This article will outline abuse of spousal laws (Division 12, Subdivision B of the Migration Act). This Division deals with crimes or offences committed in relation to the misuse or exploitation of laws that provide certain rights or benefits to spouses.
This Division likely focuses on situations where individuals intentionally misuse or abuse legal provisions that protect or benefit married couples. The offences described in this section may involve actions such as:
- Fraudulently obtaining spousal benefits;
- Misrepresenting marital status for personal gain; or
- Engaging in illegal activities while taking advantage of spousal privileges.
Read on to learn more about abuse of spousal laws.
Section 237: Why Was Abuse of Spousal Laws Enacted
According to Section 237 of the Act, this Subdivision was enacted because of the following reasons:
1. The regulations state that a person is eligible for certain visas that grant or could lead to permanent residency in Australia. This is true if:
- They are the spouse or de facto partner of an Australian citizen or a permanent resident; and
- They have a genuine and ongoing relationship characterised by a shared life exclusive of all others.
2. Some individuals attempt to obtain permanent residency under these regulations by:
- Entering into a marriage that parties did not intend to be a genuine and continuing relationship involving a shared life exclusive of all others.
- Pretending to be the de facto partner of another person.
Section 238: Interpretation
Section 238 of abuse of spousal laws defines important terms from this Subdivision. Below is a table of these terms with their definitions.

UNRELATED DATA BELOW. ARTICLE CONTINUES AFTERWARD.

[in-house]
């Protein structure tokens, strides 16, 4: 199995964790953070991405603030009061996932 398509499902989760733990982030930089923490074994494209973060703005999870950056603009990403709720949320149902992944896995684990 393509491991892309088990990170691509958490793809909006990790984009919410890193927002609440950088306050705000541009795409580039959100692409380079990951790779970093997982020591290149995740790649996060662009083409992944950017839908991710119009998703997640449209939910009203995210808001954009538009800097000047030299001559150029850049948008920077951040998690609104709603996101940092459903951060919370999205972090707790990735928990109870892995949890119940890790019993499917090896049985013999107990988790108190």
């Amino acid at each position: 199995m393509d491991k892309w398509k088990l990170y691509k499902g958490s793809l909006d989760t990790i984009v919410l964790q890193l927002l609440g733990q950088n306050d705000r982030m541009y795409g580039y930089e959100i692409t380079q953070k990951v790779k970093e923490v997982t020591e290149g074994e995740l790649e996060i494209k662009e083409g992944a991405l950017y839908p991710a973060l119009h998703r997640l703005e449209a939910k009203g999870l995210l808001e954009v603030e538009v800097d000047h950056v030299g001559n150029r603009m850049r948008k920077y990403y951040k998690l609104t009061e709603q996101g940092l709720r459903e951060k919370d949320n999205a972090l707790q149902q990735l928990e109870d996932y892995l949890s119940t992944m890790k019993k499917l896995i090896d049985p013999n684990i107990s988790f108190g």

|This term is defined broadly and includes not just a complete criterion, but also a part of a criterion.
|This term refers to a type of visa that individuals usually apply for when they are either already applying or intend to apply for a permanent visa.
|This term has two meanings under this section:
– It refers to a permanent visa, which is a type of visa that grants individuals the right to permanently reside in the country and may come with additional privileges or benefits.
– It also includes a preliminary visa, which was defined earlier. So, “stay visa” in this context encompasses both permanent visas and preliminary visas.
Section 239: Application of Subdivision
According to Section 239 of abuse of spousal laws allowing spouses:
- This Subdivision applies in and outside Australia.
- This Subdivision applies to marriages solemnised outside Australia as well as those solemnised in Australia.
Solemnisation is the formalisation of your marriage through an official wedding ceremony. During this ceremony, a selected officiant, known as a solemniser, will validate all necessary legal documents. They will ensure the mutual consent of both parties and oversee the signing of the Certificate of Marriage.
Section 240: Offence to Arrange Marriage to Obtain Permanent Residence
Section 240 of abuse of spousal laws outlines different subsections. The subsections are as follows:
Subsection 1: A person cannot arrange a marriage between two other individuals with the intention of helping one of them obtain a stay visa solely based on the marriage. Parties typically seek the stay visa to fulfil the criteria for the visa through this arranged marriage.
Penalty: The penalty for this offence is imprisonment for a period of 10 years, a fine of 1,000 penalty units, or both.
Subsection 2: Subsection 1 applies regardless of whether the intention to secure the stay visa is actually achieved or not.
Subsection 3: It is a valid defence against an offence under subsection 1 if the defendant can prove that although one purpose of the arranged marriage was to assist someone in obtaining a stay visa, they genuinely believed, based on reasonable grounds, that the marriage would result in a legitimate and enduring marital relationship.
Note: It is important to note that in relation to subsection (3), the defendant has a legal burden to establish their belief in the genuine and continuing nature of the marital relationship. Section 13.4 of the Criminal Code outlines this burden of proof.